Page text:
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From Keith Wright <kwri...@nanigans.com>
Subject Re: SSTable size versus read performance
Date Thu, 16 May 2013 14:54:26 GMT
Does Cassandra need to load the entire SSTable into memory to uncompress it or does it only
load the relevant block?  I ask because if its the latter, that would not explain why I'm
seeing so much higher read MB/s in the 1.2 cluster as the block sizes are the same in both.

From: Edward Capriolo <edlinuxguru@gmail.com<mailto:edlinuxguru@gmail.com>>
Reply-To: "user@cassandra.apache.org<mailto:user@cassandra.apache.org>" <user@cassandra.apache.org<mailto:user@cassandra.apache.org>>
Date: Thursday, May 16, 2013 10:47 AM
To: "user@cassandra.apache.org<mailto:user@cassandra.apache.org>" <user@cassandra.apache.org<mailto:user@cassandra.apache.org>>
Subject: Re: SSTable size versus read performance

With you use compression you should play with your block size. I believe the default may be
32K but I had more success with 8K, nearly same compression ratio, less young gen memory pressure.


On Thu, May 16, 2013 at 10:42 AM, Keith Wright <kwright@nanigans.com<mailto:kwright@nanigans.com>>
wrote:
The biggest reason I'm using compression here is that my data lends itself well to it due
to the composite columns.  My current compression ratio is 30.5%.  Not sure it matters but
my BF false positive ration os 0.048.

From: Edward Capriolo <edlinuxguru@gmail.com<mailto:edlinuxguru@gmail.com>>
Reply-To: "user@cassandra.apache.org<mailto:user@cassandra.apache.org>" <user@cassandra.apache.org<mailto:user@cassandra.apache.org>>
Date: Thursday, May 16, 2013 10:23 AM
To: "user@cassandra.apache.org<mailto:user@cassandra.apache.org>" <user@cassandra.apache.org<mailto:user@cassandra.apache.org>>
Subject: Re: SSTable size versus read performance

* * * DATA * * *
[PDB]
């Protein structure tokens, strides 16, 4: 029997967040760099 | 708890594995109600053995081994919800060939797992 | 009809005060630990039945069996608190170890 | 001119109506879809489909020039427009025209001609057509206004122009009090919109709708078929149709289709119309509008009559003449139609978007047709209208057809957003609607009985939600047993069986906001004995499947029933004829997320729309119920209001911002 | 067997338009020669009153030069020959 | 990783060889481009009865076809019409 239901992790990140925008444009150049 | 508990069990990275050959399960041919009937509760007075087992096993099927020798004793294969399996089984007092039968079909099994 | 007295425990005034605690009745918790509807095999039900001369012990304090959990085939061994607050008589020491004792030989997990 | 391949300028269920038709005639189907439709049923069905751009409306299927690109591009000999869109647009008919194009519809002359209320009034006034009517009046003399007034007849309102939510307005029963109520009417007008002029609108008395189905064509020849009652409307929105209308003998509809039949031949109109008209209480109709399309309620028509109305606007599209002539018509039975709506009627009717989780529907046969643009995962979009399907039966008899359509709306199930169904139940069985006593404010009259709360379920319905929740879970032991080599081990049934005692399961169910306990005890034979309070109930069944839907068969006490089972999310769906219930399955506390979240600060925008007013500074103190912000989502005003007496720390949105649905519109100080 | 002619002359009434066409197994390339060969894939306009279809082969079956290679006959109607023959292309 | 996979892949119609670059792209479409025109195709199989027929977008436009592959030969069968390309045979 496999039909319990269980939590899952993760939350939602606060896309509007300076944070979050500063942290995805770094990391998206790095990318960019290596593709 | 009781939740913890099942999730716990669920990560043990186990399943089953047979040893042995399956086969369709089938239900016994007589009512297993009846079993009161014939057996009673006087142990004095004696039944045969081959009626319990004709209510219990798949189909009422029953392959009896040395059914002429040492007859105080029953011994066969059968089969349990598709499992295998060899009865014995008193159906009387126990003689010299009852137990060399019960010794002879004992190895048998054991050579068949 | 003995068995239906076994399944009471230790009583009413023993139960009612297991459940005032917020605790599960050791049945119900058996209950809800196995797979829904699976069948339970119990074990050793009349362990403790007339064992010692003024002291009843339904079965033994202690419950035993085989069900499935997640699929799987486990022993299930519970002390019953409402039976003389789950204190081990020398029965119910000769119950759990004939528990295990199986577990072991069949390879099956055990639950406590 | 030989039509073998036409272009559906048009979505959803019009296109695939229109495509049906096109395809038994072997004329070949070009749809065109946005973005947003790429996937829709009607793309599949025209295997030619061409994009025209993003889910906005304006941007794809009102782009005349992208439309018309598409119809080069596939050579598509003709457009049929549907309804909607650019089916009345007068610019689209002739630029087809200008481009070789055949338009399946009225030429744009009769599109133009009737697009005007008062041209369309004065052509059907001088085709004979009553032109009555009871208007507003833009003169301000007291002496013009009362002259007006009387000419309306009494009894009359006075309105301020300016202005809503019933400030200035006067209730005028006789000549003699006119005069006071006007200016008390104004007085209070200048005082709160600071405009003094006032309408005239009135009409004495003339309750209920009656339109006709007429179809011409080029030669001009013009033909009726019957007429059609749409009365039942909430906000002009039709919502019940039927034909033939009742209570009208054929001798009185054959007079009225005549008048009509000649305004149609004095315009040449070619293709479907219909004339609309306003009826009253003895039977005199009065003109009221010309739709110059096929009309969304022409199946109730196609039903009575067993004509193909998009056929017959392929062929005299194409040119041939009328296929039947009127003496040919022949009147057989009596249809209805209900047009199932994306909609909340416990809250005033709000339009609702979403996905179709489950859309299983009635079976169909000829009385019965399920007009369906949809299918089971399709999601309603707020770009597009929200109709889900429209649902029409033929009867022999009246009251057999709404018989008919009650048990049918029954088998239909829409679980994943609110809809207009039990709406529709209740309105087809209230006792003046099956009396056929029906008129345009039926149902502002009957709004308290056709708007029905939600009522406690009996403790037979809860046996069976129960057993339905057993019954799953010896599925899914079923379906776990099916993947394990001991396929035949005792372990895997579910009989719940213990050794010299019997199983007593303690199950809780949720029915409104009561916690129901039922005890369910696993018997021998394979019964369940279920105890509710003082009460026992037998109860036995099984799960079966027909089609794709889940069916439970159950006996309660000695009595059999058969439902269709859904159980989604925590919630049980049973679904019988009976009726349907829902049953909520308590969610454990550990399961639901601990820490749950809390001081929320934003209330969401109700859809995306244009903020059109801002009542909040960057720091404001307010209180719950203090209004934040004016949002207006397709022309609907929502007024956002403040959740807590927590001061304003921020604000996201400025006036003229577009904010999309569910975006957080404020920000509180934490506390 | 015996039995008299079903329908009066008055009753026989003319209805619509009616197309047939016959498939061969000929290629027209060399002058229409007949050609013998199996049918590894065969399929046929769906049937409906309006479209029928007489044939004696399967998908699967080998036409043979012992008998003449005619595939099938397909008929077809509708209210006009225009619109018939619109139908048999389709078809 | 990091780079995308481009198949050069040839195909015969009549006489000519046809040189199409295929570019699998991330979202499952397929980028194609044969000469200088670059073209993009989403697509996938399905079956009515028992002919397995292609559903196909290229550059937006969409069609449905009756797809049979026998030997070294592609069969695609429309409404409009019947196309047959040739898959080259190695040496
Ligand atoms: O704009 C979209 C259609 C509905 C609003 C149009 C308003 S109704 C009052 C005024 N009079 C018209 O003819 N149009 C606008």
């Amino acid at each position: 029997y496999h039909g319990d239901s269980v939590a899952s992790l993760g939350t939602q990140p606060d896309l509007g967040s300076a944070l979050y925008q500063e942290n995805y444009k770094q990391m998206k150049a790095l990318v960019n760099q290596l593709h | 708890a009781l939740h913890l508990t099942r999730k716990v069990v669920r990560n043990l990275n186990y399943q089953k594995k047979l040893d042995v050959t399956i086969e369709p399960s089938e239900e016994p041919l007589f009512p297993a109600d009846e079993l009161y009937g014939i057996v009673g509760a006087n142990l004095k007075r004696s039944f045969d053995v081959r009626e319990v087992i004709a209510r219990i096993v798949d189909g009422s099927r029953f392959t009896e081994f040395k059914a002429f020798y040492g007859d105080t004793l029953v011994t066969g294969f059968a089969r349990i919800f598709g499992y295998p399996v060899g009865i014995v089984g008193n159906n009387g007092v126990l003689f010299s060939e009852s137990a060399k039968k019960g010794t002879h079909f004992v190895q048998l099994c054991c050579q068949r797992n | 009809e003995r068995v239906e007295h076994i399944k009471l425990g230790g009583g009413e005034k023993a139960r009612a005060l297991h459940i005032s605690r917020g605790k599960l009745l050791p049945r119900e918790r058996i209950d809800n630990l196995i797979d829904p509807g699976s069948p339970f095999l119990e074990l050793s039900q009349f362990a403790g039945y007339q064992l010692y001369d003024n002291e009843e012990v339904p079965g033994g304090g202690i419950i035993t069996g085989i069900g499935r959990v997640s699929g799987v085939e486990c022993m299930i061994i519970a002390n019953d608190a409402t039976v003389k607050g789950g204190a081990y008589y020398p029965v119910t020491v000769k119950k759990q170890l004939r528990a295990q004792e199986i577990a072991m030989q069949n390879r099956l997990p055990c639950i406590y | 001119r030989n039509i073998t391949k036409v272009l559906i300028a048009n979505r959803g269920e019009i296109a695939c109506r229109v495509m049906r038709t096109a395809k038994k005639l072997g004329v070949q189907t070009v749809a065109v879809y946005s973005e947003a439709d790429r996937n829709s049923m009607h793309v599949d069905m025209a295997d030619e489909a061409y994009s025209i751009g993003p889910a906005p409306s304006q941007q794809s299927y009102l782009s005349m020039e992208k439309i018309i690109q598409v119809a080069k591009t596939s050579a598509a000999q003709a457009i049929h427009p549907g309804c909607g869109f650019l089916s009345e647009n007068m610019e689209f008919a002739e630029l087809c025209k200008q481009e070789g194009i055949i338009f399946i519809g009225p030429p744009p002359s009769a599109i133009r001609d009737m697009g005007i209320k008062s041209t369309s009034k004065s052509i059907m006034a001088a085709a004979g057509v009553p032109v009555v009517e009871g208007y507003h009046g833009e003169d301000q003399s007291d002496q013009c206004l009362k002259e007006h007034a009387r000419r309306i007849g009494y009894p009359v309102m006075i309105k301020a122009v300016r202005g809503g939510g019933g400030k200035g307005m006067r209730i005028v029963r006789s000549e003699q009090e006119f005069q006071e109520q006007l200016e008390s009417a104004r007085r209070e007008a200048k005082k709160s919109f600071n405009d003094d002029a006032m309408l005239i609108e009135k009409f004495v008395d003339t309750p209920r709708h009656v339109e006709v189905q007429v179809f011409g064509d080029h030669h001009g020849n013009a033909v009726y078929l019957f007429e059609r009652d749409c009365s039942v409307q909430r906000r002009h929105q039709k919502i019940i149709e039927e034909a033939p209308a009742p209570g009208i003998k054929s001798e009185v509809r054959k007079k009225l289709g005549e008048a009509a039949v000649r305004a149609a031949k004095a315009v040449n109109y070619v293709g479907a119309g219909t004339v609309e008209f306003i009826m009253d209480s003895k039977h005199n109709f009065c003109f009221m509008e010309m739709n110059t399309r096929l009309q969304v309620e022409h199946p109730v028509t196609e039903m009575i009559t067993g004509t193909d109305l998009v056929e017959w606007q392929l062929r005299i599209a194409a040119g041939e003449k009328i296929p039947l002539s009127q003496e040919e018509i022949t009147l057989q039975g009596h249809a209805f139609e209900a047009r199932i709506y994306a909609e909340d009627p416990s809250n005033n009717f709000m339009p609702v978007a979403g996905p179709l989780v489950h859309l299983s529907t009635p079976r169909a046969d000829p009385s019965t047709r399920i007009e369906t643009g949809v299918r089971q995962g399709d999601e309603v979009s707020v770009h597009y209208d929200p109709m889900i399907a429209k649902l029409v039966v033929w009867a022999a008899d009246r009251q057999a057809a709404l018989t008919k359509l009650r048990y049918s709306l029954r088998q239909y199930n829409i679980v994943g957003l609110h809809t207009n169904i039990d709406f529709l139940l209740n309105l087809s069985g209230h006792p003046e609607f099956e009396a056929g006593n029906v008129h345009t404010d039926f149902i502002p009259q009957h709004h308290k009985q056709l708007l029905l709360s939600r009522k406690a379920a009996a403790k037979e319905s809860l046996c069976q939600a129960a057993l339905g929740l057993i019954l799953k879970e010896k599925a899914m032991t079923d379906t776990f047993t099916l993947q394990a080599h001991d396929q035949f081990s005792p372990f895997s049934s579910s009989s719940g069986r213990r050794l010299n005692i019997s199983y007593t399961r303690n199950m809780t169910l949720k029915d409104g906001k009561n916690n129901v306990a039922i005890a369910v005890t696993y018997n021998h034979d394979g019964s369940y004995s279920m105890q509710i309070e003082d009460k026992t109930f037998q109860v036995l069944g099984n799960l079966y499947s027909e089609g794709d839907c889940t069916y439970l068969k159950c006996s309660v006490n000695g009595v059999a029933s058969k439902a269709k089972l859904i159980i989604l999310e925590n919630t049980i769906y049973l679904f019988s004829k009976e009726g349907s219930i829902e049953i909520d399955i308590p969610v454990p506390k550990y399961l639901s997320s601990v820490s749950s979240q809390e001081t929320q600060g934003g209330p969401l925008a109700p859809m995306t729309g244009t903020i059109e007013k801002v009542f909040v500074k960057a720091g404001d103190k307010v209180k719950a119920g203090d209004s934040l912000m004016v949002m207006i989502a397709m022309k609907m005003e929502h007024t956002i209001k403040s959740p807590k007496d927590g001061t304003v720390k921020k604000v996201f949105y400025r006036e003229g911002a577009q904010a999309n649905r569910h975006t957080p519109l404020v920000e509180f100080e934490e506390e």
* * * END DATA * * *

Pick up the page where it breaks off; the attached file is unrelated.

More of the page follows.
I am not sure of the new default is to use compression, but I do not believe compression is
a good default. I find compression is better for larger column families that are sparsely
read. For high throughput CF's I feel that decompressing larger blocks hurts performance more
then compression adds.


On Thu, May 16, 2013 at 10:14 AM, Keith Wright <kwright@nanigans.com<mailto:kwright@nanigans.com>>
wrote:
Hi all,

    I currently have 2 clusters, one running on 1.1.10 using CQL2 and one running on 1.2.4
using CQL3 and Vnodes.   The machines in the 1.2.4 cluster are expected to have better IO
performance as we are going from 1 SSD data disk per node in the 1.1 cluster to 3 SSD data
disks per node in the 1.2 cluster with higher end drives (commit logs are on their own disk
shared with the OS).  I am doing some stress testing on the 1.2 cluster and have found that
although the reads / sec as seen from iostat are approximately the same (3K / sec) in both
clusters, the MB/s read in the new cluster is MUCH higher (7 MB/s in 1.1 as compared to 30-50
MB/s in 1.2).  As a result, I am seeing excessive iowait in the 1.2 cluster causing high average
read times of 30 ms under the same load (1.1 cluster sees around 5 ms).  They are both using
Leveled compaction but one thing I did change in the new cluster was to increase the sstable
size from the OOTB setting to 32 MB.  Note that my reads are by definition highly random as
we are running memcached in front for various reasons.  Does cassandra need to read the entire
SSTable when fetching a row or only the relevant chunk (I have the OOTB chunk size and BF
settings)?  I just decreased the sstable size to 5 MB and am waiting for compactions to complete
to see if that makes a difference.

Thanks!

Relevant table definition if helpful (note that I also changed to the LZ4 compressor expecting
better read performance and I decreased the crc change again to minimize read latency):

CREATE TABLE global_user (
user_id BIGINT,
app_id INT,
type TEXT,
name TEXT,
last TIMESTAMP,
paid BOOLEAN,
values map<TIMESTAMP,FLOAT>,
sku_time map<TEXT,TIMESTAMP>,
extra_param map<TEXT,TEXT>,
PRIMARY KEY (user_id, app_id, type, name)
) with compression={'crc_check_chance':0.1,'sstable_compression':'LZ4Compressor'} and
compaction={'class':'LeveledCompactionStrategy'} and
compaction_strategy_options = {'sstable_size_in_mb':5} and
gc_grace_seconds = 86400;



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